Visiting Knight Nieman Fellow Taylor Lorenz explained her Nieman project and discussed the ways she follows and covers trends and developments on social media as a technology reporter for The New York Times.
Talks Hosted by Fellows
2019 Nieman Fellow Yoshiaki Nohara, an economics reporter for Bloomberg News in Tokyo, invited American Repertory Theater executive producer Diane Borger and Ryan McKittrick, A.R.T.’s director of artistic programs/dramaturg, to speak about what journalists can learn from theater production, such as how to build a team and how to cultivate a new audience.
Mary Ellen Klas, a 2019 Nieman Fellow and capital bureau chief for the Miami Herald in Tallahassee, spoke with Charles Sennott, founder of the Ground Truth Project, co-founder of Report for America, and a 2006 Nieman Fellow about the challenges, risks, and joys of being an entrepreneur and the roles he sees for organizations like his in the future of journalism.
Nieman Fellow Juan Arredondo and Nieman affiliate Tanja Pröbstl hosted Luis Ocampo Moreno, the first Prosecutor of the International Criminal Court, for a wide-ranging discussion about the relationship between journalists and the ICC.
Juan Arredondo, Afsin Yurdakul, Brent Renaud and Mea Dols de Jong discussed their spring break trip to the Colombian-Venezuelan border to chronicle the local humanitarian crisis there, resulting in the Foreign Policy article “Venezuela’s Exile Economy.” Nieman classmate Laura Pérez Sánchez contributed to the reporting.
Affiliate Steve Wilmsen, a narrative editor at The Boston Globe taught a session on narrative journalism; affiliate Raphael Majma, a public interest tech fellow at New America, led a cybersecurity workshop.
Jill Leovy, author of “Ghettoside: A True Story of Murder in America” was invited by Nieman Peter Nickeas to discuss her work.
Nieman Fellow Anica Butler, deputy editor for News at The Boston Globe, hosted Walter Robinson, Sacha Pfeiffer, Michael Rezendes and Matt Carroll, former members of the Globe’s Pulitzer-winning Spotlight team who uncovered widespread abuse in the Catholic Church. Butler also arranged for a tour of the Globe newsroom for her Nieman classmates.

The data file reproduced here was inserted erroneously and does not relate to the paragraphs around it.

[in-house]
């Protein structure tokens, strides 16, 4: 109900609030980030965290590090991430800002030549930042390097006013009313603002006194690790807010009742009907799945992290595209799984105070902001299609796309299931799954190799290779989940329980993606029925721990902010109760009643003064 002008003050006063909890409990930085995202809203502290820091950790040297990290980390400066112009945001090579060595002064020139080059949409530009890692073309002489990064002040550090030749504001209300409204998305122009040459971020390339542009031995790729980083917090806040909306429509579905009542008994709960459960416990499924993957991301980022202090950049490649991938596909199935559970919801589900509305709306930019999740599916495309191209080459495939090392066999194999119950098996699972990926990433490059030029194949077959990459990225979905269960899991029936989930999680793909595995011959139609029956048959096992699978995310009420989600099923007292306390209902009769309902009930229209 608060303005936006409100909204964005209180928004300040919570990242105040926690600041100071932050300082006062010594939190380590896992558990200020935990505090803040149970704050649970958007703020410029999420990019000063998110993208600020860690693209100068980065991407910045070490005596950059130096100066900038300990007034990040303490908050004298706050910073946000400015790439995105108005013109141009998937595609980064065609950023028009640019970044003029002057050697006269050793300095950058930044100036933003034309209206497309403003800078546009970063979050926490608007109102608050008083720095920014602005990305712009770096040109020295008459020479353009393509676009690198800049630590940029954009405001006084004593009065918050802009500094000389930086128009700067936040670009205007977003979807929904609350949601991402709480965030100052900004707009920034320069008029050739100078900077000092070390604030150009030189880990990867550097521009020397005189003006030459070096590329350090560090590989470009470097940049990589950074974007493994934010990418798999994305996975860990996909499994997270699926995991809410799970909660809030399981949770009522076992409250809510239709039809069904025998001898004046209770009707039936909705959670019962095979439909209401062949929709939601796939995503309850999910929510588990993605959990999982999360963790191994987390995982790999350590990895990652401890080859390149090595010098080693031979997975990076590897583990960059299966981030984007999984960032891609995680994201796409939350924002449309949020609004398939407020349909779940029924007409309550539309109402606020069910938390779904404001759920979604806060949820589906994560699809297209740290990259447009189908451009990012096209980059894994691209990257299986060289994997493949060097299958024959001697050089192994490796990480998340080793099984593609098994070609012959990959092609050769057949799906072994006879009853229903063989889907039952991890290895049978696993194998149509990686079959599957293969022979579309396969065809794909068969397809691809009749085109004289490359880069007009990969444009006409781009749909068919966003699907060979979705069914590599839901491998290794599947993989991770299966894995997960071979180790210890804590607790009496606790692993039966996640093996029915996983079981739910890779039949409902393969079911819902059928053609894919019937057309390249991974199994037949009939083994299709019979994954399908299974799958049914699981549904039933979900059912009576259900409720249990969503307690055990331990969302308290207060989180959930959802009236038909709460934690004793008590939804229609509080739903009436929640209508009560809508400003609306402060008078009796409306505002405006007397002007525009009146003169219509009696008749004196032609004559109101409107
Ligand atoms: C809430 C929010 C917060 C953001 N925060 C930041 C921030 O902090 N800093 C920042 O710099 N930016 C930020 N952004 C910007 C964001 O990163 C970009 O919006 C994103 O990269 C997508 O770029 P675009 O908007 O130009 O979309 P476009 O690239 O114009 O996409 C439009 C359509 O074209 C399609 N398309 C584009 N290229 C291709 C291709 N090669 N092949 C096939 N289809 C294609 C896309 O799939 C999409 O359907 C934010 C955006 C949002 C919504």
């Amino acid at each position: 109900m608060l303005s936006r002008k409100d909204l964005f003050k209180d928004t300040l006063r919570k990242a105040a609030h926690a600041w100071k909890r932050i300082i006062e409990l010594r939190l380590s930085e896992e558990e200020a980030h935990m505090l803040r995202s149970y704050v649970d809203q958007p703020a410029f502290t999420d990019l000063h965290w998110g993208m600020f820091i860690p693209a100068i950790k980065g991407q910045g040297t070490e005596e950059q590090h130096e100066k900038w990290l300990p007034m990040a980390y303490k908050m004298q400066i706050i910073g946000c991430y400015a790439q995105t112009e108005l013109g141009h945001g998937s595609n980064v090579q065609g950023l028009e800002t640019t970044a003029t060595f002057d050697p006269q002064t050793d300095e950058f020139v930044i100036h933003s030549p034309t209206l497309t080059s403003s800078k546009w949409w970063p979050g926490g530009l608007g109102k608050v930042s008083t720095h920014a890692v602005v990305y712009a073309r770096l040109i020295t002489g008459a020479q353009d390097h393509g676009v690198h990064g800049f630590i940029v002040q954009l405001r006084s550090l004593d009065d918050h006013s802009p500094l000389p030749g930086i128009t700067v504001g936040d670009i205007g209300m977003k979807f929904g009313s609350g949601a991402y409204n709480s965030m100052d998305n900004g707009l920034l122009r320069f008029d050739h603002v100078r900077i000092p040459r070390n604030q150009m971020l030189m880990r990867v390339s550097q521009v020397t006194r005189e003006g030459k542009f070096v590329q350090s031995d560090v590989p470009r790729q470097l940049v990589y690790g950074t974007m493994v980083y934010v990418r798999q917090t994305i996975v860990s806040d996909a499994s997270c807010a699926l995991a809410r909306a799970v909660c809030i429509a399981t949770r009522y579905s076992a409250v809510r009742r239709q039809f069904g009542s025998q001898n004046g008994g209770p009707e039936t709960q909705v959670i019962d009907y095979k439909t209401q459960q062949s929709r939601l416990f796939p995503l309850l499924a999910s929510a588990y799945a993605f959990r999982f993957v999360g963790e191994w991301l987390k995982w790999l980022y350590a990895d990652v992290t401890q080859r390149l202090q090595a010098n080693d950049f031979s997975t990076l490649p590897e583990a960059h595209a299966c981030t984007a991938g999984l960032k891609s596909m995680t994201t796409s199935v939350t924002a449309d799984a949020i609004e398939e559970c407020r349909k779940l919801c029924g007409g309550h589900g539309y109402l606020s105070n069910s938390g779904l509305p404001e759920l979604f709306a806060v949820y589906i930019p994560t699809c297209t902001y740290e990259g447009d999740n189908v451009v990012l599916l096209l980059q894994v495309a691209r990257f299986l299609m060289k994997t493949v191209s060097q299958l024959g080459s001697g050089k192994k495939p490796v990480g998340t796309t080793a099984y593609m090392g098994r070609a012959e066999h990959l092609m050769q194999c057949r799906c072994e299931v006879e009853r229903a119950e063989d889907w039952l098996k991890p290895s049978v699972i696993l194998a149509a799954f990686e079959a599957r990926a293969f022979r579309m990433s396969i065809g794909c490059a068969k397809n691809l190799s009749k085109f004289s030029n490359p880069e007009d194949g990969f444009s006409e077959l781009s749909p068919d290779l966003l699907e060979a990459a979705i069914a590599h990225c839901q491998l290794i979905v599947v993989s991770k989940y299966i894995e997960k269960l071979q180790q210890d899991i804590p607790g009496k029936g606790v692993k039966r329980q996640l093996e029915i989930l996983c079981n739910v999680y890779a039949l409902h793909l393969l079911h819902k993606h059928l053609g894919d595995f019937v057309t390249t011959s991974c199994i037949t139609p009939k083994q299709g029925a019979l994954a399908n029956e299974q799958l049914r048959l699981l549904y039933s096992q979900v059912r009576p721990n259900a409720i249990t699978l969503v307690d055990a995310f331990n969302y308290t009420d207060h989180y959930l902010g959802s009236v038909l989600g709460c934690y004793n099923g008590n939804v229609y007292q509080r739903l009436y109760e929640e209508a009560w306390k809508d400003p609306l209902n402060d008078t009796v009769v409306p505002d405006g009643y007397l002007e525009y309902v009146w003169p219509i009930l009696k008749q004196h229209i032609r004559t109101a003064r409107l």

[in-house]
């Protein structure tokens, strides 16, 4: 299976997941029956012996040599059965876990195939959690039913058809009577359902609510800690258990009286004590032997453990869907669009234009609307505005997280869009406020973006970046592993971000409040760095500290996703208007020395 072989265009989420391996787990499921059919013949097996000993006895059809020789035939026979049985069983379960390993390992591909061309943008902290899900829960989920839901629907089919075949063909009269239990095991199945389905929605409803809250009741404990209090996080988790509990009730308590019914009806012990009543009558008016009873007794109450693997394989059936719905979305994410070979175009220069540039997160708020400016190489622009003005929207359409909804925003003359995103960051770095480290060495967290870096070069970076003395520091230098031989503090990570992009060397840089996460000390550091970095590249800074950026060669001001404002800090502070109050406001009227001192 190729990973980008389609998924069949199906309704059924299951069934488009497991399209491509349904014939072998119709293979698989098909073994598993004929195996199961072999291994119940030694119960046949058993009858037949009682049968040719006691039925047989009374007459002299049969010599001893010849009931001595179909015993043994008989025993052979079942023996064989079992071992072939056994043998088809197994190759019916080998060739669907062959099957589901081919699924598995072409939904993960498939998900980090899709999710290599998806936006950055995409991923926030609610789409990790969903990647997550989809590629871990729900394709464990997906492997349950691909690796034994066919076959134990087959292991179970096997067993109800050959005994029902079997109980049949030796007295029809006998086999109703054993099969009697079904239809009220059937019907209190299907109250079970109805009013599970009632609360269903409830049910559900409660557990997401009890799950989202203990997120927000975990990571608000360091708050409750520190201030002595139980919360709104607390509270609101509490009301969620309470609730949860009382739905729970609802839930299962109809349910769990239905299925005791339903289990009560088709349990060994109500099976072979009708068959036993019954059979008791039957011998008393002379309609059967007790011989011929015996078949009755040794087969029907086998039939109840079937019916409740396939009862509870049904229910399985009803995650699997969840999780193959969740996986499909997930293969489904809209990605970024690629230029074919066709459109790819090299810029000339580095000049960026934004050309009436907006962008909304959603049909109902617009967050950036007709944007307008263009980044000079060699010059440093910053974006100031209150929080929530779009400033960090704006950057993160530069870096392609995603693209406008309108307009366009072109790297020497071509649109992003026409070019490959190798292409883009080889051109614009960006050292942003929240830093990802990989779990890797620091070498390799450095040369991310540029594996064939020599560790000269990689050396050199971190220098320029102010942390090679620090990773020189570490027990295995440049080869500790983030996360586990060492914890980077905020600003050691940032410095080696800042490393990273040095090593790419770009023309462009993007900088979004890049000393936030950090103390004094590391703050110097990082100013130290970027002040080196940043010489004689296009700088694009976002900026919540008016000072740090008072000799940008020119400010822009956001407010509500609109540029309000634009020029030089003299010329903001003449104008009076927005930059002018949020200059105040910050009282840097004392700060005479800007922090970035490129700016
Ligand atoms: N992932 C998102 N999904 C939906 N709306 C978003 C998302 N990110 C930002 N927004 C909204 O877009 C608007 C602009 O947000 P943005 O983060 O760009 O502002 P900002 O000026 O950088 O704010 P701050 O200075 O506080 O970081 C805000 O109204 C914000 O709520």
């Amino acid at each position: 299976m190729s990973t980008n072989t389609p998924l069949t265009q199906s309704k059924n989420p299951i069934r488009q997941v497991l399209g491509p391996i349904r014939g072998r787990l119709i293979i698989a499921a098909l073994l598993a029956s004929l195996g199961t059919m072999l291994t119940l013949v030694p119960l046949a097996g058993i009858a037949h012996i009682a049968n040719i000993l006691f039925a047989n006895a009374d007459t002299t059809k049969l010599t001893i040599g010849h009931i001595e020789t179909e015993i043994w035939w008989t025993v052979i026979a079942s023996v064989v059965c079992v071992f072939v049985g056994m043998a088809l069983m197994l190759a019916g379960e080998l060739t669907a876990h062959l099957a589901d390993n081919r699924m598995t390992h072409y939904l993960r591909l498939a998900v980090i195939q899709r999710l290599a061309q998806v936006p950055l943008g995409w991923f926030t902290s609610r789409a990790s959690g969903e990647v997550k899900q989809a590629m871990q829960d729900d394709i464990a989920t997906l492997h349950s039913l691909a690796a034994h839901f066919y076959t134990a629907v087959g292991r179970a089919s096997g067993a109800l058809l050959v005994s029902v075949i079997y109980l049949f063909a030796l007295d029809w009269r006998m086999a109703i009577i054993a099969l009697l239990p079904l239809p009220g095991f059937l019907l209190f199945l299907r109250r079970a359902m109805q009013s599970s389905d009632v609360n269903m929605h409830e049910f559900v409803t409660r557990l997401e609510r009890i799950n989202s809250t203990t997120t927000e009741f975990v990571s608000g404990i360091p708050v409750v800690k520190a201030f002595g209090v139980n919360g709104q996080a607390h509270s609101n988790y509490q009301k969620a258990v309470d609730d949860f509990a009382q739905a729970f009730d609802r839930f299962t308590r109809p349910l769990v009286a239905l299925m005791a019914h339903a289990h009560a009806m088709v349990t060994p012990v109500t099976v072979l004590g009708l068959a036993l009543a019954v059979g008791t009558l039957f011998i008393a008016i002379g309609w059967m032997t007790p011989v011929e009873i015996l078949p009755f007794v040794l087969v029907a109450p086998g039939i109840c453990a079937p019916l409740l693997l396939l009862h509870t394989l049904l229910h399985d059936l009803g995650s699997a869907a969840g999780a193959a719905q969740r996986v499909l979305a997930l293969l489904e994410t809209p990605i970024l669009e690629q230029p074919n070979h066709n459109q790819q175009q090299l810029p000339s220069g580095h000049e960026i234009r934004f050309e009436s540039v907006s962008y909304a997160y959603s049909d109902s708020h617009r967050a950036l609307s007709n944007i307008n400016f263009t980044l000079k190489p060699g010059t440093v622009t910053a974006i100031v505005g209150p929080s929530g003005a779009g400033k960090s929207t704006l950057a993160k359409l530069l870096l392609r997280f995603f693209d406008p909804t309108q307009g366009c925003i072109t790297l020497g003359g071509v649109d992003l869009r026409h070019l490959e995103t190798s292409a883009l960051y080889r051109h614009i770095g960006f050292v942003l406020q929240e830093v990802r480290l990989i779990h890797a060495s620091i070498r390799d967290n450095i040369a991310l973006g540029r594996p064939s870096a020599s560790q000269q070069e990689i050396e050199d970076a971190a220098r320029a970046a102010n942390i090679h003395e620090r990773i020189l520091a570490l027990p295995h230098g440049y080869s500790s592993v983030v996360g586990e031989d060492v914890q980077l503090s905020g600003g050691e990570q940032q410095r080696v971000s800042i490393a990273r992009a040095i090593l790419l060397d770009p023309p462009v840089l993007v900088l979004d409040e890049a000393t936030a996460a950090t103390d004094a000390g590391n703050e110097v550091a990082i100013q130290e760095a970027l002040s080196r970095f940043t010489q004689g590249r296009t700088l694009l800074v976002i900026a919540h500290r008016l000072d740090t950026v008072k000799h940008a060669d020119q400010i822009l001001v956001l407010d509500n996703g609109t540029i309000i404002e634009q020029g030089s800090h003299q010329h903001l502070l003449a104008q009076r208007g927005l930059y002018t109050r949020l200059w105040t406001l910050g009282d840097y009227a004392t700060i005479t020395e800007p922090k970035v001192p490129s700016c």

Photographers and 2019 Nieman Fellows Juan Arredondo and Samantha Appleton hosted a crash course for their classmates on how to take high-quality pictures on the job.
Boston Globe data/investigative reporter and 2020 Nieman-Berkman Klein Fellow Todd Wallack led a three-part course on using data and spreadsheets for reporting.
2020 Niemans Rob Chaney and Tennessee Watson hosted Sara Catania and Leah Todd from the Solutions Journalism Network to discuss their work and the growing trend to report more extensively on the measures people are taking to combat problems in their communities.
2020 Nieman Jasmine Brown, a producer for Nightline, invited her ABC News colleague Dan Harris to lead a session on the benefits of meditation for journalists. He is the author of “10% Happier: How I Tamed the Voice in My Head, Reduced Stress Without Losing My Edge, and Found Self-Help That Actually Works—A True Story.”
Nieman Rania Abouzeid led a discussion with Chris Leonard, author of NYT bestseller “Kochland: The Secret History of Koch Industries and Corporate Power in America.”
Nieman Fellow Lucy Hornby, most recently deputy bureau chief in Beijing for the Financial Times, hosted Jane Perlez, longtime Beijing bureau chief for The New York Times and a Shorenstein Center Fellow, to screen rare footage from a 1967 trip she made to Shanghai and cities around China at the peak of China’s Cultural Revolution.